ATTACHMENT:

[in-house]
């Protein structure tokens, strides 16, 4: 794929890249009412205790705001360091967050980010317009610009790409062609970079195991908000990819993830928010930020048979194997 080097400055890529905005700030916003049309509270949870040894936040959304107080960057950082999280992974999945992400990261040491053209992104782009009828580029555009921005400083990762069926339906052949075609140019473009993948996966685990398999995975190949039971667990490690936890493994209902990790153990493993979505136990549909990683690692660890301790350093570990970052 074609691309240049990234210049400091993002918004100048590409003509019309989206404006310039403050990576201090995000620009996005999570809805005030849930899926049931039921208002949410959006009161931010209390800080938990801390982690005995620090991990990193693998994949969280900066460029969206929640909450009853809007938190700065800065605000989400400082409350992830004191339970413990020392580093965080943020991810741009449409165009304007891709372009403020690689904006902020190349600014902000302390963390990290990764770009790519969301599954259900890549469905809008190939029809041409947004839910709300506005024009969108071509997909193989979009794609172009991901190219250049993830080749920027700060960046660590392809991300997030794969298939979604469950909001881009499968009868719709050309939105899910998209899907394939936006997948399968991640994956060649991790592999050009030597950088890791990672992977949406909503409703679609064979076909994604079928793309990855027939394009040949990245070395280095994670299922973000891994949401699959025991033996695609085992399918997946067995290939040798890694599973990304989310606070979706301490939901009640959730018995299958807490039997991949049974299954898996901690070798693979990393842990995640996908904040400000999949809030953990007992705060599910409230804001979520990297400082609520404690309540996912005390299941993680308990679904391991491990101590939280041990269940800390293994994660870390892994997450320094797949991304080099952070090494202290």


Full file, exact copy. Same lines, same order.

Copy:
[in-house]
């Protein structure tokens, strides 16, 4: 794929890249009412205790705001360091967050980010317009610009790409062609970079195991908000990819993830928010930020048979194997 080097400055890529905005700030916003049309509270949870040894936040959304107080960057950082999280992974999945992400990261040491053209992104782009009828580029555009921005400083990762069926339906052949075609140019473009993948996966685990398999995975190949039971667990490690936890493994209902990790153990493993979505136990549909990683690692660890301790350093570990970052 074609691309240049990234210049400091993002918004100048590409003509019309989206404006310039403050990576201090995000620009996005999570809805005030849930899926049931039921208002949410959006009161931010209390800080938990801390982690005995620090991990990193693998994949969280900066460029969206929640909450009853809007938190700065800065605000989400400082409350992830004191339970413990020392580093965080943020991810741009449409165009304007891709372009403020690689904006902020190349600014902000302390963390990290990764770009790519969301599954259900890549469905809008190939029809041409947004839910709300506005024009969108071509997909193989979009794609172009991901190219250049993830080749920027700060960046660590392809991300997030794969298939979604469950909001881009499968009868719709050309939105899910998209899907394939936006997948399968991640994956060649991790592999050009030597950088890791990672992977949406909503409703679609064979076909994604079928793309990855027939394009040949990245070395280095994670299922973000891994949401699959025991033996695609085992399918997946067995290939040798890694599973990304989310606070979706301490939901009640959730018995299958807490039997991949049974299954898996901690070798693979990393842990995640996908904040400000999949809030953990007992705060599910409230804001979520990297400082609520404690309540996912005390299941993680308990679904391991491990101590939280041990269940800390293994994660870390892994997450320094797949991304080099952070090494202290």